From the reviews:
"The book is an excellent introduction to the Axiom of Choice, its consequences and even its possible replacements. Although the author claims not to have written a textbook, compendium or history, the book might be used as any of these three. … there are many diagrams throughout the text and in the appendix detailing the relationships between the Axiom of Choice and its consequences. It certainly fulfills its stated purpose of whetting the reader’s appetite for studying the ZF universe." (Paul E. Howard, Mathematical Reviews, Issue 2007 f)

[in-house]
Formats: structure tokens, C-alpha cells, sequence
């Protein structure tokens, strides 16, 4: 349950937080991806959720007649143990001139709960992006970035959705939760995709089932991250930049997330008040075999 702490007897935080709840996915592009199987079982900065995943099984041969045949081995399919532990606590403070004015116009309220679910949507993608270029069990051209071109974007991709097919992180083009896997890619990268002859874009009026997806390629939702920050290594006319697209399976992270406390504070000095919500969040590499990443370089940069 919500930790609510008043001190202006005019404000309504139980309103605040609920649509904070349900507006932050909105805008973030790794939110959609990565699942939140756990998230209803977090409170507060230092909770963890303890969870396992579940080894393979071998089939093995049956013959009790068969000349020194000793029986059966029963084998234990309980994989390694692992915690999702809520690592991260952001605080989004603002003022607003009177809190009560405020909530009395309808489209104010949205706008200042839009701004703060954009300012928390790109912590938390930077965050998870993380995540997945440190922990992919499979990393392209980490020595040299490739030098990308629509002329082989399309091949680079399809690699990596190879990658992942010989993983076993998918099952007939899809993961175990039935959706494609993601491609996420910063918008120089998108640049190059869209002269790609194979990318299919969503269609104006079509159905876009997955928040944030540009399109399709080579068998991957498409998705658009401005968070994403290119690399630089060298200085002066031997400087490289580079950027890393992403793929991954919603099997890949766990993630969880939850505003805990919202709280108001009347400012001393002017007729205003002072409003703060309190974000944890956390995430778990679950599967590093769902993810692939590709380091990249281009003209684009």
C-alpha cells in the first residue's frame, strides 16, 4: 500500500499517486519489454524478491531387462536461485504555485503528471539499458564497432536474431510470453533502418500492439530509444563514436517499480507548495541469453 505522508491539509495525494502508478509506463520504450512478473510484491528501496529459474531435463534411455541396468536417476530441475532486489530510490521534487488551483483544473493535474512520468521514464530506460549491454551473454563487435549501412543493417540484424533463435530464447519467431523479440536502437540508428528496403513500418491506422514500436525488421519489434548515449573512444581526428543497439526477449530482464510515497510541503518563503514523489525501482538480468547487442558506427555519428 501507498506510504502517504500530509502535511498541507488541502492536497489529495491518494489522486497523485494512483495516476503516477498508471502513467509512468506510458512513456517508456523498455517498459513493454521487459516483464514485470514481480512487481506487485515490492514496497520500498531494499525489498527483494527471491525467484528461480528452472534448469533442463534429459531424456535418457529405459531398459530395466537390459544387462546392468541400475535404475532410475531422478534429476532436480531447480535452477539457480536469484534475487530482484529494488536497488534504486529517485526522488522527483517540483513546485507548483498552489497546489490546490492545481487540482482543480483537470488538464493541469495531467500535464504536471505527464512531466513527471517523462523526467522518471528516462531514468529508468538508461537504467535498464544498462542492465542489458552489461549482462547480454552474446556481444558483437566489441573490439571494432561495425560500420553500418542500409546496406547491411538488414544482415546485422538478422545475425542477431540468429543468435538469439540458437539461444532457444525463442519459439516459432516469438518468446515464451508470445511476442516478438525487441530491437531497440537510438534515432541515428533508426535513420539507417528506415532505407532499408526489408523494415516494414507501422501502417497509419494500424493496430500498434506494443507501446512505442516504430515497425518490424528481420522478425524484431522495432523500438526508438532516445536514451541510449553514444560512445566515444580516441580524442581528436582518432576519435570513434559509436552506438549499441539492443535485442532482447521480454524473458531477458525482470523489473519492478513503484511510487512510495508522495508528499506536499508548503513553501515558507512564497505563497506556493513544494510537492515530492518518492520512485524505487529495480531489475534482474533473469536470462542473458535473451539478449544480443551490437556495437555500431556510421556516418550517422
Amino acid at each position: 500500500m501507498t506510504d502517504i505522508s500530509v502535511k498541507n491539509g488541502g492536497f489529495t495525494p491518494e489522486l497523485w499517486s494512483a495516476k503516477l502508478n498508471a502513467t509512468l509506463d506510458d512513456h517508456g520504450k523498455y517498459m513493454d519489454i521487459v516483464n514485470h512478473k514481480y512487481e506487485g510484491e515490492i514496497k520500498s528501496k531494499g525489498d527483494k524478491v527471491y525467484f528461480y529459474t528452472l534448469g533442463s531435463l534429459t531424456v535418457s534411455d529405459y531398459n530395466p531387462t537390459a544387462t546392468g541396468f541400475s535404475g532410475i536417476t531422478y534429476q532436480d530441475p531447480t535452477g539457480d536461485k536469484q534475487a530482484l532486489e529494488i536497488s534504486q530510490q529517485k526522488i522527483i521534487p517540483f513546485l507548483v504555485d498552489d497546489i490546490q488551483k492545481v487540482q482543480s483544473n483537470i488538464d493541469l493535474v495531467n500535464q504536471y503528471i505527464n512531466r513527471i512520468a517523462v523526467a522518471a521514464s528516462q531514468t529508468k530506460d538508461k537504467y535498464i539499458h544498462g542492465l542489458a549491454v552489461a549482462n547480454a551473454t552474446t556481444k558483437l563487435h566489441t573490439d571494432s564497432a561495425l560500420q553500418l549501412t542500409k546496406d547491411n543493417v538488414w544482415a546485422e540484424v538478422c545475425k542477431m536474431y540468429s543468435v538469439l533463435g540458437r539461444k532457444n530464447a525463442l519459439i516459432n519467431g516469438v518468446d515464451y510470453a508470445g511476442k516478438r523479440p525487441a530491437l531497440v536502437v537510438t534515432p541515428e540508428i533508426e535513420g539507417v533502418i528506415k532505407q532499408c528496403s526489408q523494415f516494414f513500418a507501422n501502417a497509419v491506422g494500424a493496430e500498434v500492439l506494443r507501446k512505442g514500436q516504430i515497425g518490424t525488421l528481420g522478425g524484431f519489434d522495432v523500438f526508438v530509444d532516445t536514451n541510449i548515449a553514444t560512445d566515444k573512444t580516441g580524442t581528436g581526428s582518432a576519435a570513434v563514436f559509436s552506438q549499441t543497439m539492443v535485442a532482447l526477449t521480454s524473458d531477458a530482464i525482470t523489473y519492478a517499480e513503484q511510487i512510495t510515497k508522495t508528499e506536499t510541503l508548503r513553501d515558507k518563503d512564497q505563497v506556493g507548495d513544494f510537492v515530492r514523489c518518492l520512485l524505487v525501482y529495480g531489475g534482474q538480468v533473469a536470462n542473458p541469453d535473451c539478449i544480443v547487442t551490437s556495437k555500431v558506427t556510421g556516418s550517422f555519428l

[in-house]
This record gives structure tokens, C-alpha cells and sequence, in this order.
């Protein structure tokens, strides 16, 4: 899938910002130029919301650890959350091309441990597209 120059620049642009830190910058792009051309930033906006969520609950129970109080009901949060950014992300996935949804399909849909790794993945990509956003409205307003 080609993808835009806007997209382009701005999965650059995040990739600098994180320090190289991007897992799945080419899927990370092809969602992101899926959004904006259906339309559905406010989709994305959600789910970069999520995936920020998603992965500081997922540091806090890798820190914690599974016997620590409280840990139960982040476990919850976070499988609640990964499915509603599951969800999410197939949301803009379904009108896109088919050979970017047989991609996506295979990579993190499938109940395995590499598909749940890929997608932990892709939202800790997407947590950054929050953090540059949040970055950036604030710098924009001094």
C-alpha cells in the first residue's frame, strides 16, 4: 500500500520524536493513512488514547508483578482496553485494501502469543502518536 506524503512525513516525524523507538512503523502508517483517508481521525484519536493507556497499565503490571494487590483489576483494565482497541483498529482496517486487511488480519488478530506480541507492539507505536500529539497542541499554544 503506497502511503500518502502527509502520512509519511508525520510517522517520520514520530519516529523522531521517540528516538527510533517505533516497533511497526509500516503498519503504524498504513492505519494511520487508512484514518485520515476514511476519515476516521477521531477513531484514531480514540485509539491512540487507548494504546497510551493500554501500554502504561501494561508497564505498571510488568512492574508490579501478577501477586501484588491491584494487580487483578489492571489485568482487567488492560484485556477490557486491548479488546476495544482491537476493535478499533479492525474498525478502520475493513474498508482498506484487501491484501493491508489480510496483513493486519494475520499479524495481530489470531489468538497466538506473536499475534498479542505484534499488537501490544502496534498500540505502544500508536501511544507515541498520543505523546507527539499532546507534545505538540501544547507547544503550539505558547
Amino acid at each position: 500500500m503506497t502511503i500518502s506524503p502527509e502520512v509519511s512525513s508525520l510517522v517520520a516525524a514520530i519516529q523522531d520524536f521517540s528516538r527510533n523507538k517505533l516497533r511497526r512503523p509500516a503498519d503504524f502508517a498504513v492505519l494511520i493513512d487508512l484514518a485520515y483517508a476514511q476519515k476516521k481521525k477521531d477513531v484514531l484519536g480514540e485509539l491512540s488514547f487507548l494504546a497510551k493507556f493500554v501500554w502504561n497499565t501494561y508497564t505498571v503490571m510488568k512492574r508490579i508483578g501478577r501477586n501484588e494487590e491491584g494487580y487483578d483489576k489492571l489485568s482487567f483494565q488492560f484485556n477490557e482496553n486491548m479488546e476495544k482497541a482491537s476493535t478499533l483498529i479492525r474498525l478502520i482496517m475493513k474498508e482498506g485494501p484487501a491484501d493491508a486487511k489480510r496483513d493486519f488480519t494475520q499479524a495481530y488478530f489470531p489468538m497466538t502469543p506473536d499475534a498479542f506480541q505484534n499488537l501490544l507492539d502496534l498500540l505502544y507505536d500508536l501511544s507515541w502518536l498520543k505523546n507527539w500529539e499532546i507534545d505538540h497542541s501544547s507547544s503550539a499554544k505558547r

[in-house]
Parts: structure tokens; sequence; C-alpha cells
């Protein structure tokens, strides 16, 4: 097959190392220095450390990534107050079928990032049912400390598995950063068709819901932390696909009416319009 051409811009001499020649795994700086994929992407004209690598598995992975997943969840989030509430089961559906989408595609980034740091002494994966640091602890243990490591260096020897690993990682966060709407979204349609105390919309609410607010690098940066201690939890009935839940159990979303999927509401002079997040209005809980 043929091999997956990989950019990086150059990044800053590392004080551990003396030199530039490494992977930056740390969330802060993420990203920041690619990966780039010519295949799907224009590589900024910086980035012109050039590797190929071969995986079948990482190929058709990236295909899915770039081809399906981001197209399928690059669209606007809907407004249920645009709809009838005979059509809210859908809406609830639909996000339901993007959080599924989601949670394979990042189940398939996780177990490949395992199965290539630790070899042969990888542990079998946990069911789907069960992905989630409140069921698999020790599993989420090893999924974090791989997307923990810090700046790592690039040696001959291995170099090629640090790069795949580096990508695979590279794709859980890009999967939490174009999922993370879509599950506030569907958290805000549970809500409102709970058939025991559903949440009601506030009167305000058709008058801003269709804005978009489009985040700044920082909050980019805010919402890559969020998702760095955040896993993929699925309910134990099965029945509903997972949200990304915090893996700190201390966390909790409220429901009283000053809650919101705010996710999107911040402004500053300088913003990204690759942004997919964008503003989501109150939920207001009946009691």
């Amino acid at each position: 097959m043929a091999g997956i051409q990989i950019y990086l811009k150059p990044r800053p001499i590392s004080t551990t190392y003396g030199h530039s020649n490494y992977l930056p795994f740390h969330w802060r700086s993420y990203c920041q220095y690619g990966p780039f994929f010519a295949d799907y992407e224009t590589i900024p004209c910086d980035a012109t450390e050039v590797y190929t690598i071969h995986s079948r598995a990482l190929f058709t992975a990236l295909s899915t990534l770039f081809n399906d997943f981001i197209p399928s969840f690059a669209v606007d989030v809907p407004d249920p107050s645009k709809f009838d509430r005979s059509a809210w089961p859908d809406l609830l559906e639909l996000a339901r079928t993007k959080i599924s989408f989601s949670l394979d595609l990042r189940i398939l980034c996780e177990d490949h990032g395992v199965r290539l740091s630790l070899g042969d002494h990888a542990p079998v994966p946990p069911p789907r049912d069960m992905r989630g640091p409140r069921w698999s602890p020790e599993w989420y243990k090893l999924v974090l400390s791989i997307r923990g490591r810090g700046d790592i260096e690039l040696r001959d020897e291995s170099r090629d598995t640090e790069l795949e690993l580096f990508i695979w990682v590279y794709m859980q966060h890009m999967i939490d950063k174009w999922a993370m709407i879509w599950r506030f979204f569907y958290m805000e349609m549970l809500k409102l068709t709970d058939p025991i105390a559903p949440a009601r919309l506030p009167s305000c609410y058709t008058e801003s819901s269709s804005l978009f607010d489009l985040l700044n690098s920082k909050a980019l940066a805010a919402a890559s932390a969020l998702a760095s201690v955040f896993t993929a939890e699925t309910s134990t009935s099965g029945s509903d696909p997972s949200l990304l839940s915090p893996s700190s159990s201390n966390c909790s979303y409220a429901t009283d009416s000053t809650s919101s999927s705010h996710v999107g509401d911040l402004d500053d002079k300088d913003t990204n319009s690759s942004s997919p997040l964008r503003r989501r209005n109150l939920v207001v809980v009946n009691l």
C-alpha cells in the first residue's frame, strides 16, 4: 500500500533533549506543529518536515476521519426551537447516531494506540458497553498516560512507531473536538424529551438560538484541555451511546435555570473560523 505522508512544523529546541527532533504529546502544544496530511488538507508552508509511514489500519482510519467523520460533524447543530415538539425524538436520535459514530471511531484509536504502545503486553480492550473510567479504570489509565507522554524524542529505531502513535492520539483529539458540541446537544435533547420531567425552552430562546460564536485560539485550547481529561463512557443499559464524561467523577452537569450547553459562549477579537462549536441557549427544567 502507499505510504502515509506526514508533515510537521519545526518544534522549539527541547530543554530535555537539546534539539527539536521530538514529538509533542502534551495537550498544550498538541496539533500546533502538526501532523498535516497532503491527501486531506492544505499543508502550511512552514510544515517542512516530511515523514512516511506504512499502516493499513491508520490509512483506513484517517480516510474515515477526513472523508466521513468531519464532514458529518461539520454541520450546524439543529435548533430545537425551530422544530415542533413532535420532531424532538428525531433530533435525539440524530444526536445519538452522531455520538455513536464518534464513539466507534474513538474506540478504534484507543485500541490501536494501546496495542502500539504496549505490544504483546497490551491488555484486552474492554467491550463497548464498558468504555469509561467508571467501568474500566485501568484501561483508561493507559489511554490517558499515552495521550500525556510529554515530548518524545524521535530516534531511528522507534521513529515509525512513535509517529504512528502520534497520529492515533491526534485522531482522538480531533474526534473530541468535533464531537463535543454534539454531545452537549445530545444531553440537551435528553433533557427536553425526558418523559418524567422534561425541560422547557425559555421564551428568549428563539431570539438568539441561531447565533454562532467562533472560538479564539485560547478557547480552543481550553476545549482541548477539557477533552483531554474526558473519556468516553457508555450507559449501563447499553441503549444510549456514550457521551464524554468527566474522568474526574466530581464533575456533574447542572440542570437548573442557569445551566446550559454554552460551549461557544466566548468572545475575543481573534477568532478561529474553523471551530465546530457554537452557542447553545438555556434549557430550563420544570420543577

AC, the axiom of choice, because of its non-constructive character, is the most controversial mathematical axiom, shunned by some, used indiscriminately by others. This treatise shows paradigmatically that: Disasters happen without AC: Many fundamental mathematical results fail (being equivalent in ZF to AC or to some weak form of AC). Disasters happen with AC: Many undesirable mathematical monsters are being created (e.g., non measurable sets and undeterminate games). Some beautiful mathematical theorems hold only if AC is replaced by some alternative axiom, contradicting AC (e.g., by AD, the axiom of determinateness). Illuminating examples are drawn from diverse areas of mathematics, particularly from general topology, but also from algebra, order theory, elementary analysis, measure theory, game theory, and graph theory.